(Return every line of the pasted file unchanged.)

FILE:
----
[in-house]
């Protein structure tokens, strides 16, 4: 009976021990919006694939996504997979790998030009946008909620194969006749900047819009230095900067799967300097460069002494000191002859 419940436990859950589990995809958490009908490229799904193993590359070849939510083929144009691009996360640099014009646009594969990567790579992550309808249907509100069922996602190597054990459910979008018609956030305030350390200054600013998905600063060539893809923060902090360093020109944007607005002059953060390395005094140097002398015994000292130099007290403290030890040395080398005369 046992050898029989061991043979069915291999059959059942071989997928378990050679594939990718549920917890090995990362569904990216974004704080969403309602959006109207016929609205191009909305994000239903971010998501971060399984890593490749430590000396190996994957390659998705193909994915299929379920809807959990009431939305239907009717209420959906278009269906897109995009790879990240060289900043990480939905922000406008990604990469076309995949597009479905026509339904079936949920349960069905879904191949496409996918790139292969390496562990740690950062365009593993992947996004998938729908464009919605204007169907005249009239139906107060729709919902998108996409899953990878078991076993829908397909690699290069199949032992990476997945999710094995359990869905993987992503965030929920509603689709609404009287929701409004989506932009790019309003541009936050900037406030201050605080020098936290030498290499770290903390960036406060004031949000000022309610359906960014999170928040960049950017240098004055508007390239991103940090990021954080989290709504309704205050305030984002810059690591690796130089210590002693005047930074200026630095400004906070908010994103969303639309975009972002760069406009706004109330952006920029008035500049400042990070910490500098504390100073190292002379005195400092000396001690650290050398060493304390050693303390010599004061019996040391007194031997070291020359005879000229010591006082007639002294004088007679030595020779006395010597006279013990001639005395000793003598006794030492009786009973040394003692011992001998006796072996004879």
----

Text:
[in-house]
């Protein structure tokens, strides 16, 4: 009976021990919006694939996504997979790998030009946008909620194969006749900047819009230095900067799967300097460069002494000191002859 419940436990859950589990995809958490009908490229799904193993590359070849939510083929144009691009996360640099014009646009594969990567790579992550309808249907509100069922996602190597054990459910979008018609956030305030350390200054600013998905600063060539893809923060902090360093020109944007607005002059953060390395005094140097002398015994000292130099007290403290030890040395080398005369 046992050898029989061991043979069915291999059959059942071989997928378990050679594939990718549920917890090995990362569904990216974004704080969403309602959006109207016929609205191009909305994000239903971010998501971060399984890593490749430590000396190996994957390659998705193909994915299929379920809807959990009431939305239907009717209420959906278009269906897109995009790879990240060289900043990480939905922000406008990604990469076309995949597009479905026509339904079936949920349960069905879904191949496409996918790139292969390496562990740690950062365009593993992947996004998938729908464009919605204007169907005249009239139906107060729709919902998108996409899953990878078991076993829908397909690699290069199949032992990476997945999710094995359990869905993987992503965030929920509603689709609404009287929701409004989506932009790019309003541009936050900037406030201050605080020098936290030498290499770290903390960036406060004031949000000022309610359906960014999170928040960049950017240098004055508007390239991103940090990021954080989290709504309704205050305030984002810059690591690796130089210590002693005047930074200026630095400004906070908010994103969303639309975009972002760069406009706004109330952006920029008035500049400042990070910490500098504390100073190292002379005195400092000396001690650290050398060493304390050693303390010599004061019996040391007194031997070291020359005879000229010591006082007639002294004088007679030595020779006395010597006279013990001639005395000793003598006794030492009786009973040394003692011992001998006796072996004879």